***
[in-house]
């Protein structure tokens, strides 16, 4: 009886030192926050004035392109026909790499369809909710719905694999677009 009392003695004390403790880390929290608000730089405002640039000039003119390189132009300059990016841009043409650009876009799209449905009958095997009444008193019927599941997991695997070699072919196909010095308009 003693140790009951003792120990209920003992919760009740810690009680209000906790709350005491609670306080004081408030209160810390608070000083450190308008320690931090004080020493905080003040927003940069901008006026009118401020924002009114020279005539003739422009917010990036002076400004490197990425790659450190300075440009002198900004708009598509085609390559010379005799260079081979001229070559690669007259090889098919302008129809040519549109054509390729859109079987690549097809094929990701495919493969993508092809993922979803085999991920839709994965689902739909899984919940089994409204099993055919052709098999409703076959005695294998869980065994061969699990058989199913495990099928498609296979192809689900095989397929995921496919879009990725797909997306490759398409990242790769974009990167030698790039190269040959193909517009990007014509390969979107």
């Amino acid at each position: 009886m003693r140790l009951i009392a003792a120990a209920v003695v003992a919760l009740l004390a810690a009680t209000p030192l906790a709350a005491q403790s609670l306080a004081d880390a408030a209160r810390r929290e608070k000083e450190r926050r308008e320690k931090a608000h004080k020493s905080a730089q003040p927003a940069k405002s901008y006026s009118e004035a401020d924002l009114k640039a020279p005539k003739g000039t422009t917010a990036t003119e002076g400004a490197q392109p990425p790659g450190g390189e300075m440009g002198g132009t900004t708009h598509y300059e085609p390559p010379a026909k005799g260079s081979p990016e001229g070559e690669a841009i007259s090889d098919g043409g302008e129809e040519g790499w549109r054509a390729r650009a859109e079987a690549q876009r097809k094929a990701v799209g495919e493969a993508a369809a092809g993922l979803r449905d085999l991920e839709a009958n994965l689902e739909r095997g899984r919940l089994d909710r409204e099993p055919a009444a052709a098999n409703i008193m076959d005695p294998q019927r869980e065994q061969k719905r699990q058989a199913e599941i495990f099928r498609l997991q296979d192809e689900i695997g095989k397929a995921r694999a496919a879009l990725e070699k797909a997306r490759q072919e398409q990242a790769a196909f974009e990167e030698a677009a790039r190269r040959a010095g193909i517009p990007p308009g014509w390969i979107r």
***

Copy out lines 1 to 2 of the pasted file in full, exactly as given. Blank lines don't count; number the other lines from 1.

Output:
[in-house]
């Protein structure tokens, strides 16, 4: 009886030192926050004035392109026909790499369809909710719905694999677009 009392003695004390403790880390929290608000730089405002640039000039003119390189132009300059990016841009043409650009876009799209449905009958095997009444008193019927599941997991695997070699072919196909010095308009 003693140790009951003792120990209920003992919760009740810690009680209000906790709350005491609670306080004081408030209160810390608070000083450190308008320690931090004080020493905080003040927003940069901008006026009118401020924002009114020279005539003739422009917010990036002076400004490197990425790659450190300075440009002198900004708009598509085609390559010379005799260079081979001229070559690669007259090889098919302008129809040519549109054509390729859109079987690549097809094929990701495919493969993508092809993922979803085999991920839709994965689902739909899984919940089994409204099993055919052709098999409703076959005695294998869980065994061969699990058989199913495990099928498609296979192809689900095989397929995921496919879009990725797909997306490759398409990242790769974009990167030698790039190269040959193909517009990007014509390969979107």